By Paul Gable
Two Ordinances aimed at the Atlantic Beach Bikefest and passed first reading by Myrtle Beach City Council appear acts of desperation.
Called the extraordinary events and public peace act ordinances, they could be lumped together under the title “Gall Doctrine” after Myrtle Beach Police Chief Warren Gall.
Why acts of desperation?
Randy Webster, Director of Horry County Emergency Management, was quoted in local media as calling Atlantic Beach Bikefest an uncontrollable event. Webster went on to say with all the planning that has gone into Bikefest “it’s still uncontrollable.”
With Myrtle Beach as the epicenter for the crowds that come to Bikefest and with planners calling the event uncontrollable, passing what amounts to de facto martial law ordinances was the answer from Myrtle Beach City Council.
Or are there ulterior motives?
The extraordinary events ordinance specifically designates Atlantic Beach Bikefest as an extraordinary event automatically invoking the many prohibitions in the ordinance.
The vast majority of Bikefest attendees over Memorial Day Weekend are tourists at the beach, not armed gangs looking to cause general mayhem.
But, according to the ordinance, these tourists will not be allowed to have backpacks, coolers and glass bottles at the beach.
The public peace act, which defines a riot as consisting of three or more persons together, is written broadly enough to include Ferguson, Missouri type protests as riots. It applies to both public and private property. Therefore a protest on private property could be ordered to disperse if the police don’t like what is being said.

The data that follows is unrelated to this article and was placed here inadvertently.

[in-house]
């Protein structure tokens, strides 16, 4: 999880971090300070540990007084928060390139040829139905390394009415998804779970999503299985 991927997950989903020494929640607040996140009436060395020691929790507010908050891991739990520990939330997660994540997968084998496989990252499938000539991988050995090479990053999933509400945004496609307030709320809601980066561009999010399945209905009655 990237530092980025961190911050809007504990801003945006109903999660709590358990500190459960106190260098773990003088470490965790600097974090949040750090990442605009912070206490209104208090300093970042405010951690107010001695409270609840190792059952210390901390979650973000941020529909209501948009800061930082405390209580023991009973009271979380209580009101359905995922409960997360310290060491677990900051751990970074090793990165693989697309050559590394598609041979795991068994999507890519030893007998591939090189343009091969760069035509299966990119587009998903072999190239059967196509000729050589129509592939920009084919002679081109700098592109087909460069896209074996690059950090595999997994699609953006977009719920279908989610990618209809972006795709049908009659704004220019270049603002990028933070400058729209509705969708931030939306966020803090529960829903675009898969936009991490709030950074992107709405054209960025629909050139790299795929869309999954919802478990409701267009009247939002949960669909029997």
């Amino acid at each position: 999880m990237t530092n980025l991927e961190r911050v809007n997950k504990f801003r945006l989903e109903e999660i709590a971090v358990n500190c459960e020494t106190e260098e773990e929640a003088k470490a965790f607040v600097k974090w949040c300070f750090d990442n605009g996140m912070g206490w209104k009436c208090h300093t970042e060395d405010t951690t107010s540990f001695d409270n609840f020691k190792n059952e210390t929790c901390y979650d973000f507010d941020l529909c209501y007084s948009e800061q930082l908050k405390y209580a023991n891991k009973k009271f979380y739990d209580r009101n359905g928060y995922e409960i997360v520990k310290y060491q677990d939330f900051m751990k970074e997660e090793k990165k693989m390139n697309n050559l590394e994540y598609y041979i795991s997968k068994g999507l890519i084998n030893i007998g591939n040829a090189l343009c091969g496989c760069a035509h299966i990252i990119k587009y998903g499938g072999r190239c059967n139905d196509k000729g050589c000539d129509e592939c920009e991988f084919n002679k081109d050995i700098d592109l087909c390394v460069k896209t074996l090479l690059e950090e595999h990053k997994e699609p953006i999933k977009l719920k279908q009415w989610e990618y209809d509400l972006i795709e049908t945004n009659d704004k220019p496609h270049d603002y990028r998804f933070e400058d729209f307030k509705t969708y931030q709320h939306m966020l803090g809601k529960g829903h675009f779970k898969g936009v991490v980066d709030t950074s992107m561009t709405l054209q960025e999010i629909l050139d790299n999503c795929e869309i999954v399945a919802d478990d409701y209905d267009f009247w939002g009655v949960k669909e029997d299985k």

And, with three or more persons acting together considered a riot, the ordinance is reminiscent of the infamous Black Codes of 150 years ago.
When the Black Codes were passed, one South Carolina planter said it would take a paramilitary force to enforce them.
Is it really that much different today with armored vehicles, automatic weapons, drones, riot shields and other gear part of the police preparations to enforce the Gall Doctrine?
The Myrtle Beach one-cent tourism tax provides approximately $26 million in revenue to be spent on advertising for tourism.
Yet, the clear message for the tourists who come to Myrtle Beach on Memorial Day Weekend is “we don’t want you here.”
The more things change, the more they stay the same.